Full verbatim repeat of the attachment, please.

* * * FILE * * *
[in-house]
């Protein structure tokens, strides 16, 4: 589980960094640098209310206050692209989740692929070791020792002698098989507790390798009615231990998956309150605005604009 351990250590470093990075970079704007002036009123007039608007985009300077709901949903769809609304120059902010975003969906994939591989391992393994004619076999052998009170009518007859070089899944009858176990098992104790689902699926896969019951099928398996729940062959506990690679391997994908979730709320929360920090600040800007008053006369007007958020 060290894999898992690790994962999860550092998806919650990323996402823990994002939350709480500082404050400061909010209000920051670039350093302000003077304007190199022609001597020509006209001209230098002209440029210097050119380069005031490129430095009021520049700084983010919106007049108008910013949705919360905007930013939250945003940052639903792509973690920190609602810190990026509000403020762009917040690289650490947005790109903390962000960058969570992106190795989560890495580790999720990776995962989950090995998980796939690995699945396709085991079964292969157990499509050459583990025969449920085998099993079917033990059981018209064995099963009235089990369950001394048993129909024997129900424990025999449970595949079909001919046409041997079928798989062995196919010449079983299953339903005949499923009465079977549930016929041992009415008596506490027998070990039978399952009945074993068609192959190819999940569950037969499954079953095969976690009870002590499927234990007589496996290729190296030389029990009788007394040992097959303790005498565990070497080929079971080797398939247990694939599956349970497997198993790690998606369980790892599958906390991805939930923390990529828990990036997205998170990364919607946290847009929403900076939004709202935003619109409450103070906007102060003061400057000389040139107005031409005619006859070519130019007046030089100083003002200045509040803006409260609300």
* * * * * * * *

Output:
[in-house]
């Protein structure tokens, strides 16, 4: 589980960094640098209310206050692209989740692929070791020792002698098989507790390798009615231990998956309150605005604009 351990250590470093990075970079704007002036009123007039608007985009300077709901949903769809609304120059902010975003969906994939591989391992393994004619076999052998009170009518007859070089899944009858176990098992104790689902699926896969019951099928398996729940062959506990690679391997994908979730709320929360920090600040800007008053006369007007958020 060290894999898992690790994962999860550092998806919650990323996402823990994002939350709480500082404050400061909010209000920051670039350093302000003077304007190199022609001597020509006209001209230098002209440029210097050119380069005031490129430095009021520049700084983010919106007049108008910013949705919360905007930013939250945003940052639903792509973690920190609602810190990026509000403020762009917040690289650490947005790109903390962000960058969570992106190795989560890495580790999720990776995962989950090995998980796939690995699945396709085991079964292969157990499509050459583990025969449920085998099993079917033990059981018209064995099963009235089990369950001394048993129909024997129900424990025999449970595949079909001919046409041997079928798989062995196919010449079983299953339903005949499923009465079977549930016929041992009415008596506490027998070990039978399952009945074993068609192959190819999940569950037969499954079953095969976690009870002590499927234990007589496996290729190296030389029990009788007394040992097959303790005498565990070497080929079971080797398939247990694939599956349970497997198993790690998606369980790892599958906390991805939930923390990529828990990036997205998170990364919607946290847009929403900076939004709202935003619109409450103070906007102060003061400057000389040139107005031409005619006859070519130019007046030089100083003002200045509040803006409260609300």